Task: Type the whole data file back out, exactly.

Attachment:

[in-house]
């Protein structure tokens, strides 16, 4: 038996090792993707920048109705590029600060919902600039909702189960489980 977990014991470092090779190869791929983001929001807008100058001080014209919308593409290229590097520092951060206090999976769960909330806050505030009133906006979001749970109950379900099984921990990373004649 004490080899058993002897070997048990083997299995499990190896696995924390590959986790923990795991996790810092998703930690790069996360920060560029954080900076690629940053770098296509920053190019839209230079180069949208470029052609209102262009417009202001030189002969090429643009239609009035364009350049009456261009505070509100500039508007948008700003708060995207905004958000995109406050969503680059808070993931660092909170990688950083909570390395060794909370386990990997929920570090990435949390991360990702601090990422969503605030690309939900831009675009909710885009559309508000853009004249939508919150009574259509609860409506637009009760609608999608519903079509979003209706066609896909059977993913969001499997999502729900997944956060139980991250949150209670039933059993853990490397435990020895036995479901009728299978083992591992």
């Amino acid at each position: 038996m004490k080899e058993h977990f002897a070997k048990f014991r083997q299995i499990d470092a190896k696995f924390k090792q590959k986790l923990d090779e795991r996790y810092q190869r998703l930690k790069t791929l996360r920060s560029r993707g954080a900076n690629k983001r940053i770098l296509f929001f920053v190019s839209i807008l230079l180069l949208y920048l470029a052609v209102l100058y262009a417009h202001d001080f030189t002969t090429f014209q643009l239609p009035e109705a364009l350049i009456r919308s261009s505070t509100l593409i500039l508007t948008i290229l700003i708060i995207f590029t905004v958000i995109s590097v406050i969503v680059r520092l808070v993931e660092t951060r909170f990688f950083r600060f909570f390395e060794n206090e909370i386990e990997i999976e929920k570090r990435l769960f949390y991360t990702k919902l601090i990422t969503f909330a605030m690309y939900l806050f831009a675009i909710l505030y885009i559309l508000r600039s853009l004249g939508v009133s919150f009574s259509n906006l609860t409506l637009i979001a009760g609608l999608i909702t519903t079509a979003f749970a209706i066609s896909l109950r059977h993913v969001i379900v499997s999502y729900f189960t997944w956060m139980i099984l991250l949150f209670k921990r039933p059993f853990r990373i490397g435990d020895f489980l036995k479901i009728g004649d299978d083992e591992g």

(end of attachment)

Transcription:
[in-house]
């Protein structure tokens, strides 16, 4: 038996090792993707920048109705590029600060919902600039909702189960489980 977990014991470092090779190869791929983001929001807008100058001080014209919308593409290229590097520092951060206090999976769960909330806050505030009133906006979001749970109950379900099984921990990373004649 004490080899058993002897070997048990083997299995499990190896696995924390590959986790923990795991996790810092998703930690790069996360920060560029954080900076690629940053770098296509920053190019839209230079180069949208470029052609209102262009417009202001030189002969090429643009239609009035364009350049009456261009505070509100500039508007948008700003708060995207905004958000995109406050969503680059808070993931660092909170990688950083909570390395060794909370386990990997929920570090990435949390991360990702601090990422969503605030690309939900831009675009909710885009559309508000853009004249939508919150009574259509609860409506637009009760609608999608519903079509979003209706066609896909059977993913969001499997999502729900997944956060139980991250949150209670039933059993853990490397435990020895036995479901009728299978083992591992």
């Amino acid at each position: 038996m004490k080899e058993h977990f002897a070997k048990f014991r083997q299995i499990d470092a190896k696995f924390k090792q590959k986790l923990d090779e795991r996790y810092q190869r998703l930690k790069t791929l996360r920060s560029r993707g954080a900076n690629k983001r940053i770098l296509f929001f920053v190019s839209i807008l230079l180069l949208y920048l470029a052609v209102l100058y262009a417009h202001d001080f030189t002969t090429f014209q643009l239609p009035e109705a364009l350049i009456r919308s261009s505070t509100l593409i500039l508007t948008i290229l700003i708060i995207f590029t905004v958000i995109s590097v406050i969503v680059r520092l808070v993931e660092t951060r909170f990688f950083r600060f909570f390395e060794n206090e909370i386990e990997i999976e929920k570090r990435l769960f949390y991360t990702k919902l601090i990422t969503f909330a605030m690309y939900l806050f831009a675009i909710l505030y885009i559309l508000r600039s853009l004249g939508v009133s919150f009574s259509n906006l609860t409506l637009i979001a009760g609608l999608i909702t519903t079509a979003f749970a209706i066609s896909l109950r059977h993913v969001i379900v499997s999502y729900f189960t997944w956060m139980i099984l991250l949150f209670k921990r039933p059993f853990r990373i490397g435990d020895f489980l036995k479901i009728g004649d299978d083992e591992g």